• A: "Stalking" is a crime of harassment. The exact definition of stalking, and the acts that may be held to be stalking, are likely to vary depending on whether federal or state law applies to the case. Generally, a person commits the offense of stalking if he makes a credible threat to another person and, in connection with the threat, repeatedly follows that person or repeatedly makes any form of communication with that person or a member of that person's immediate family, whether or not a conversation occurs.

    A "credible threat" is considered to be one that would cause a reasonable person to be in fear for the person's life or safety of his or her immediate family. If the stalking occurs through repeated communications, it isn't necessary that the communications be made at the same time as the threat to be considered "in connection" with the threat. They might occur before, during or after the threat is made, so long as the communication is related to, a part or in furtherance of the credible threat.

    Stalking can also occur when a person repeatedly makes obscene comments or gestures to another person with the intent to harass them, either personally or by telephone- and includes acts done in public as well as those directed to someone in the privacy of his or her home.

    Stalking statutes have been challenged on the grounds that they're unconstitutionally vague and infringe on protected areas of free speech. However, at least 48 states have enacted some variation of a stalking statute. While the statutory language isn't identical in every case, the majority of these courts have upheld stalking statutes against such attacks.

    The definition of stalking, as well as the penalty, differs from state to state. If you or someone close to you is concerned about being charged with such an offense, you should contact a criminal defense attorney in your area who can advise you of the precise conduct the law prohibits in your state, and the penalties.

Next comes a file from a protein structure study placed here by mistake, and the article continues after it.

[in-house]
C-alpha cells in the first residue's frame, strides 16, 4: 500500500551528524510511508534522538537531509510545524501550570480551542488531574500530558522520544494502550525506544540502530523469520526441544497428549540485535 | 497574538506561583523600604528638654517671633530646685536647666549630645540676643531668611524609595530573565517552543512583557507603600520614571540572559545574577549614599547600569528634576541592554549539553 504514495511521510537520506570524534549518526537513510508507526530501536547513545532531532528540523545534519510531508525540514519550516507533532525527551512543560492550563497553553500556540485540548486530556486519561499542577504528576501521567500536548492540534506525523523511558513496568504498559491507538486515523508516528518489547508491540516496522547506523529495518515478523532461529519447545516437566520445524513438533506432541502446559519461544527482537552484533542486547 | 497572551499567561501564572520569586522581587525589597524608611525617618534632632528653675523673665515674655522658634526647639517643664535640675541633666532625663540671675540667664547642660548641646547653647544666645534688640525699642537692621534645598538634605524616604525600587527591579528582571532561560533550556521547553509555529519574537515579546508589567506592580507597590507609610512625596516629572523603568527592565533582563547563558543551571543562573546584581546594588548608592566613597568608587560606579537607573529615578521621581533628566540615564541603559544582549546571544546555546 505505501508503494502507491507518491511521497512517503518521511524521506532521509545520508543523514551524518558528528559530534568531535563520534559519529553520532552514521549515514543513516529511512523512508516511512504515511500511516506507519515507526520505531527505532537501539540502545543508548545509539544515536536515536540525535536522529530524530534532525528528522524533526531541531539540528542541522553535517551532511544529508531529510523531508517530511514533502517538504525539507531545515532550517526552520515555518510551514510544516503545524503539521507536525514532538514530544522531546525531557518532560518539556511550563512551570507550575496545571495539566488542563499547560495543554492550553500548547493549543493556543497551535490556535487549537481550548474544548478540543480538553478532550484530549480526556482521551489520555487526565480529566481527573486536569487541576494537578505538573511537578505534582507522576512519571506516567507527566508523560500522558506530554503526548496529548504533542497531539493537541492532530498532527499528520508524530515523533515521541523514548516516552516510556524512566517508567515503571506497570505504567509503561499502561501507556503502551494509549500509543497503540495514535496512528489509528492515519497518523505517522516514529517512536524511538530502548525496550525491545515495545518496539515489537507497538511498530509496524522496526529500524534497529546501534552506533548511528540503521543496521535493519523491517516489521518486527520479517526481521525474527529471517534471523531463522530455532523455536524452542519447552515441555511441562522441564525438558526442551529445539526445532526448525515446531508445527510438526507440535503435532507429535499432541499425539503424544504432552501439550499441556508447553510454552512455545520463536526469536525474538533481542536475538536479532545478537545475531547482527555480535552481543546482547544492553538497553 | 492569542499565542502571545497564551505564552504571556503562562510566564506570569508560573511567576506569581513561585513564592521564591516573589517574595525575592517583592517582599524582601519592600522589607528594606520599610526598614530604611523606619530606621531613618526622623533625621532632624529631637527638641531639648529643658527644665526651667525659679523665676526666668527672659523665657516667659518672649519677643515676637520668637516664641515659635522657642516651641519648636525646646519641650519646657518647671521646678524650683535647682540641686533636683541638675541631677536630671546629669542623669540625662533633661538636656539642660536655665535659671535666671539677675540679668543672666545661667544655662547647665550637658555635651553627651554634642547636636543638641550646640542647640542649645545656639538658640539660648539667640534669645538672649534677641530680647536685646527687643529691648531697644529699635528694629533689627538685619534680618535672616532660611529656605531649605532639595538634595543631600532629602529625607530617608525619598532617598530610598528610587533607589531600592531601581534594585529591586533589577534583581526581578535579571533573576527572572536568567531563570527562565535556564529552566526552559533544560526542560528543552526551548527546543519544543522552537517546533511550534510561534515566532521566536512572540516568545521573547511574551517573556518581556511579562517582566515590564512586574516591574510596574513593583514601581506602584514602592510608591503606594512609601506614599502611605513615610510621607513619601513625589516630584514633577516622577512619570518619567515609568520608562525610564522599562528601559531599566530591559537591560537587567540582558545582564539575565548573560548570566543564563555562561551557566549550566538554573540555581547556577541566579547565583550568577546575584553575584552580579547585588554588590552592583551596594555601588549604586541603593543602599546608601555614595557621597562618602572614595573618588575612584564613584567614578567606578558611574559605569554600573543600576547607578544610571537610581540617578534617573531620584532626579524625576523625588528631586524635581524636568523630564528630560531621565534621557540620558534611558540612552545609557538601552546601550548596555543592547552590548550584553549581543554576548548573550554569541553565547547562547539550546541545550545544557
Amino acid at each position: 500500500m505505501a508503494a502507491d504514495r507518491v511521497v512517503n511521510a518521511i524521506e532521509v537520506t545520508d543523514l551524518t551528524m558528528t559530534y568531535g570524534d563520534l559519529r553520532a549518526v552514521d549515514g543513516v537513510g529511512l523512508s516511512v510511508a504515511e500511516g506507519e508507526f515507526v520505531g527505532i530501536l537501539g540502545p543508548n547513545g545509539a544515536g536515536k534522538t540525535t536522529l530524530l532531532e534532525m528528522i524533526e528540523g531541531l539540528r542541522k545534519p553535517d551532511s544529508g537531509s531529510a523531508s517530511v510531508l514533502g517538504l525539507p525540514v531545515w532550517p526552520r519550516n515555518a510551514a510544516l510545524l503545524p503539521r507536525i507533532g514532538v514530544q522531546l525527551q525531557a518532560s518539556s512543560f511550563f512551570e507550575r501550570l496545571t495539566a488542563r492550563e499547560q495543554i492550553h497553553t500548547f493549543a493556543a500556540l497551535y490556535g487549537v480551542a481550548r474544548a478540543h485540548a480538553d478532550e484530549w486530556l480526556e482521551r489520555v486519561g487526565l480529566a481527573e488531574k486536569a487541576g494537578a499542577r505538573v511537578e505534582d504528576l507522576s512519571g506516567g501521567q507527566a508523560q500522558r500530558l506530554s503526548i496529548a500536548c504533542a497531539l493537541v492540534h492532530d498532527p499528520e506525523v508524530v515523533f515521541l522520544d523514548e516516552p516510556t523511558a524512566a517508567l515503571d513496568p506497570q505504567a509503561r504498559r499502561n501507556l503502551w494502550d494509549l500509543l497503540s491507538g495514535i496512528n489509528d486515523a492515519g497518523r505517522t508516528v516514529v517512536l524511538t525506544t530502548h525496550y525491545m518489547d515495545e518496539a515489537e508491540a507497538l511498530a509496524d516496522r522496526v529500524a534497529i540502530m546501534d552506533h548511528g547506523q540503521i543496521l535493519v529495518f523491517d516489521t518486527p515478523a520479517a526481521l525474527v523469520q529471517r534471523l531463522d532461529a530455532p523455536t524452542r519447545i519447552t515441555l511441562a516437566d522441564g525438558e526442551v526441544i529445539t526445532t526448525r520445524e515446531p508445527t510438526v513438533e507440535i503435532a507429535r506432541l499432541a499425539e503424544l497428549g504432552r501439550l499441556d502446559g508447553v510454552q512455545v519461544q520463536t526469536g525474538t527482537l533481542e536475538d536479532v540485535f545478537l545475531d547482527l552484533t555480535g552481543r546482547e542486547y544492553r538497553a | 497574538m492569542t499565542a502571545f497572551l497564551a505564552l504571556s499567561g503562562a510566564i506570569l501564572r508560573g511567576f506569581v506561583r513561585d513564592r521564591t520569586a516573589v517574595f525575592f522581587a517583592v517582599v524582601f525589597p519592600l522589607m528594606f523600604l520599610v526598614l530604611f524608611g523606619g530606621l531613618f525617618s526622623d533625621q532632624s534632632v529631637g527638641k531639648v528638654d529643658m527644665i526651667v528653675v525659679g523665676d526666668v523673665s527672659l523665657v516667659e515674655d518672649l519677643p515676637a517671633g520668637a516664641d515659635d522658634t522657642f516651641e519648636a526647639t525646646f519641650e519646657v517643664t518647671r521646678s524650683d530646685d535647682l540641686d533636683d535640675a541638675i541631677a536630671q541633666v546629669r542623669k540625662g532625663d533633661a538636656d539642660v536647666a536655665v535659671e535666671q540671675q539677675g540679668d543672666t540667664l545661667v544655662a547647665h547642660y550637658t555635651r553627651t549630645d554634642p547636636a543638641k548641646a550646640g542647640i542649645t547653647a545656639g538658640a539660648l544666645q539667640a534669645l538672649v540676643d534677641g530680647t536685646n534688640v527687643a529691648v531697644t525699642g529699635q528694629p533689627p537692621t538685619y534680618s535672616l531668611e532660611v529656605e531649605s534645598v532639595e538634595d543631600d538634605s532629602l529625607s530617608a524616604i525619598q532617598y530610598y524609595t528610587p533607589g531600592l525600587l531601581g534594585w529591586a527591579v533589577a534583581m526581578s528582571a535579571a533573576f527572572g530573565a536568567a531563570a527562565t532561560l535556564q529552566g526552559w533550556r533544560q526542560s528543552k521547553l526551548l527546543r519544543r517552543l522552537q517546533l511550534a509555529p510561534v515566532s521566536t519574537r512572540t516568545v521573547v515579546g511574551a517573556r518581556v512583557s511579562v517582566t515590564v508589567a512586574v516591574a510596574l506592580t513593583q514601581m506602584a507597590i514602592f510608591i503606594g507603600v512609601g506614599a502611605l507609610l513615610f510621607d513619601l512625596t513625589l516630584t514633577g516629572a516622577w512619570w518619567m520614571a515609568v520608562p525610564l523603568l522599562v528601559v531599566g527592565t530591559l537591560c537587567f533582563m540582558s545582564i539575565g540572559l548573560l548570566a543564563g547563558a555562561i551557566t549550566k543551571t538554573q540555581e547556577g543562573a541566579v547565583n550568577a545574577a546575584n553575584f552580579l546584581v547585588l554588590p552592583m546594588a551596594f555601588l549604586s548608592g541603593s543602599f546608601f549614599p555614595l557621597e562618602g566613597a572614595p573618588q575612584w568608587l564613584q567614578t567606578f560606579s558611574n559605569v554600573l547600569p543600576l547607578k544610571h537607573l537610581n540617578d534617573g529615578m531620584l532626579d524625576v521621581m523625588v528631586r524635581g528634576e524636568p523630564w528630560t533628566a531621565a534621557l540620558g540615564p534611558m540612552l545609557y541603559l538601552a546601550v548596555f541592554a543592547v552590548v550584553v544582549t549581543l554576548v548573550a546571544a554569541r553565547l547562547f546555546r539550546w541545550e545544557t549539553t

Q: What is the definition of "criminal trespass?"

  • A: While the precise definition can vary from state to state, a person commits the crime of "criminal trespass" when she enters or remains on another's property without the owner's consent. In some states, such as Tennessee, it's assumed that a trespasser knew he didn't have the owner's consent if the owner or someone with the authority to act on behalf of the owner personally communicates this fact to him, or if there's a fence around the property, or if there's a sign or other posting on the property that's likely to be seen by intruders.

    There are also federal laws making it illegal to trespass on federal land.

    You may have a defense against criminal trespass if the property was open to the public, or your conduct didn't substantially interfere with the owner's use of the property, or you immediately left the premises when requested.


Q: What is the difference between criminal and civil law?

  • A: Civil law is concerned with relationships between individuals and is addressed in civil court. Here, the person injured or somehow "wronged" (he's called the "plaintiff") by another person files a lawsuit against that person (he's the "defendant"). Generally, if the plaintiff wins, the defendant has to pay for the plaintiff's damages.

    Criminal law, on the other hand, deals with relationships between individuals and the federal, state, or local government. If someone breaks a criminal law (he's called the "defendant"), the government or "prosecutor" files a criminal complaint against the defendant. If the defendant loses (meaning he's "convicted"), he may have to pay a fine or perhaps go to jail.


Q: What is the difference between theft and robbery?

  • A: The laws of your state will outline the difference, and the definitions usually vary from state to state. However, theft is typically defined as the taking of property or some other thing of value (like services) without permission of the owner and with the intention of keeping or using the thing taken for yourself. Shoplifting or stealing cable TV services is theft. In some states, theft is known as "larceny."

    Robbery, on the other hand, usually involves taking something from someone else by use of force or the threat of force. Stealing a victim's purse at gun-point is a good example of robbery.